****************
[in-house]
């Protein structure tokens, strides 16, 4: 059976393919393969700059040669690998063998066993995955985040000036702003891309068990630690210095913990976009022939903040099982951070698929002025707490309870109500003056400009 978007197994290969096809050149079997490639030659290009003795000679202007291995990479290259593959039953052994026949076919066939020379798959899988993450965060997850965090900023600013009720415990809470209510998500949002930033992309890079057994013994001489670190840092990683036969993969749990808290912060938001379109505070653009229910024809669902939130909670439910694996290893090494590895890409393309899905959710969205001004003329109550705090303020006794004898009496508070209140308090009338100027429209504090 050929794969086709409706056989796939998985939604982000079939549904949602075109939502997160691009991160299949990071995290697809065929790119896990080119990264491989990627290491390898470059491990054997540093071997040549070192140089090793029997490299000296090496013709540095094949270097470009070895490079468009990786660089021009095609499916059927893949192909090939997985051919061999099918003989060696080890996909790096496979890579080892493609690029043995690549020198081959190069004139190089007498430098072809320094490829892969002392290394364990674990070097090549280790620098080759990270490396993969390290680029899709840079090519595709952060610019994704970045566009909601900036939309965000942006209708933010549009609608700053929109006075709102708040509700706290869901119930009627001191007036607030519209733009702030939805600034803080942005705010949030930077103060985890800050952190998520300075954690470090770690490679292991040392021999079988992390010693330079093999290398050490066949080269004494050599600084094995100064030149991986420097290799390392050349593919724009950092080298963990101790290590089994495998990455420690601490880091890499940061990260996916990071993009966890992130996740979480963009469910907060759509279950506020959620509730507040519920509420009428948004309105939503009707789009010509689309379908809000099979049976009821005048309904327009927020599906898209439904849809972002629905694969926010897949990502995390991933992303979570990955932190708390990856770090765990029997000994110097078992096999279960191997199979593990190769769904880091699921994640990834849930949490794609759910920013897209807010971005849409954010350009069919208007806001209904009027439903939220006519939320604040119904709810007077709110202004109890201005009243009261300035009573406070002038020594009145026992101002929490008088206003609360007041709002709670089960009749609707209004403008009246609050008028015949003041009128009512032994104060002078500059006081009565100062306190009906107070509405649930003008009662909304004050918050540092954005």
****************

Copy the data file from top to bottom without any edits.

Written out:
[in-house]
């Protein structure tokens, strides 16, 4: 059976393919393969700059040669690998063998066993995955985040000036702003891309068990630690210095913990976009022939903040099982951070698929002025707490309870109500003056400009 978007197994290969096809050149079997490639030659290009003795000679202007291995990479290259593959039953052994026949076919066939020379798959899988993450965060997850965090900023600013009720415990809470209510998500949002930033992309890079057994013994001489670190840092990683036969993969749990808290912060938001379109505070653009229910024809669902939130909670439910694996290893090494590895890409393309899905959710969205001004003329109550705090303020006794004898009496508070209140308090009338100027429209504090 050929794969086709409706056989796939998985939604982000079939549904949602075109939502997160691009991160299949990071995290697809065929790119896990080119990264491989990627290491390898470059491990054997540093071997040549070192140089090793029997490299000296090496013709540095094949270097470009070895490079468009990786660089021009095609499916059927893949192909090939997985051919061999099918003989060696080890996909790096496979890579080892493609690029043995690549020198081959190069004139190089007498430098072809320094490829892969002392290394364990674990070097090549280790620098080759990270490396993969390290680029899709840079090519595709952060610019994704970045566009909601900036939309965000942006209708933010549009609608700053929109006075709102708040509700706290869901119930009627001191007036607030519209733009702030939805600034803080942005705010949030930077103060985890800050952190998520300075954690470090770690490679292991040392021999079988992390010693330079093999290398050490066949080269004494050599600084094995100064030149991986420097290799390392050349593919724009950092080298963990101790290590089994495998990455420690601490880091890499940061990260996916990071993009966890992130996740979480963009469910907060759509279950506020959620509730507040519920509420009428948004309105939503009707789009010509689309379908809000099979049976009821005048309904327009927020599906898209439904849809972002629905694969926010897949990502995390991933992303979570990955932190708390990856770090765990029997000994110097078992096999279960191997199979593990190769769904880091699921994640990834849930949490794609759910920013897209807010971005849409954010350009069919208007806001209904009027439903939220006519939320604040119904709810007077709110202004109890201005009243009261300035009573406070002038020594009145026992101002929490008088206003609360007041709002709670089960009749609707209004403008009246609050008028015949003041009128009512032994104060002078500059006081009565100062306190009906107070509405649930003008009662909304004050918050540092954005």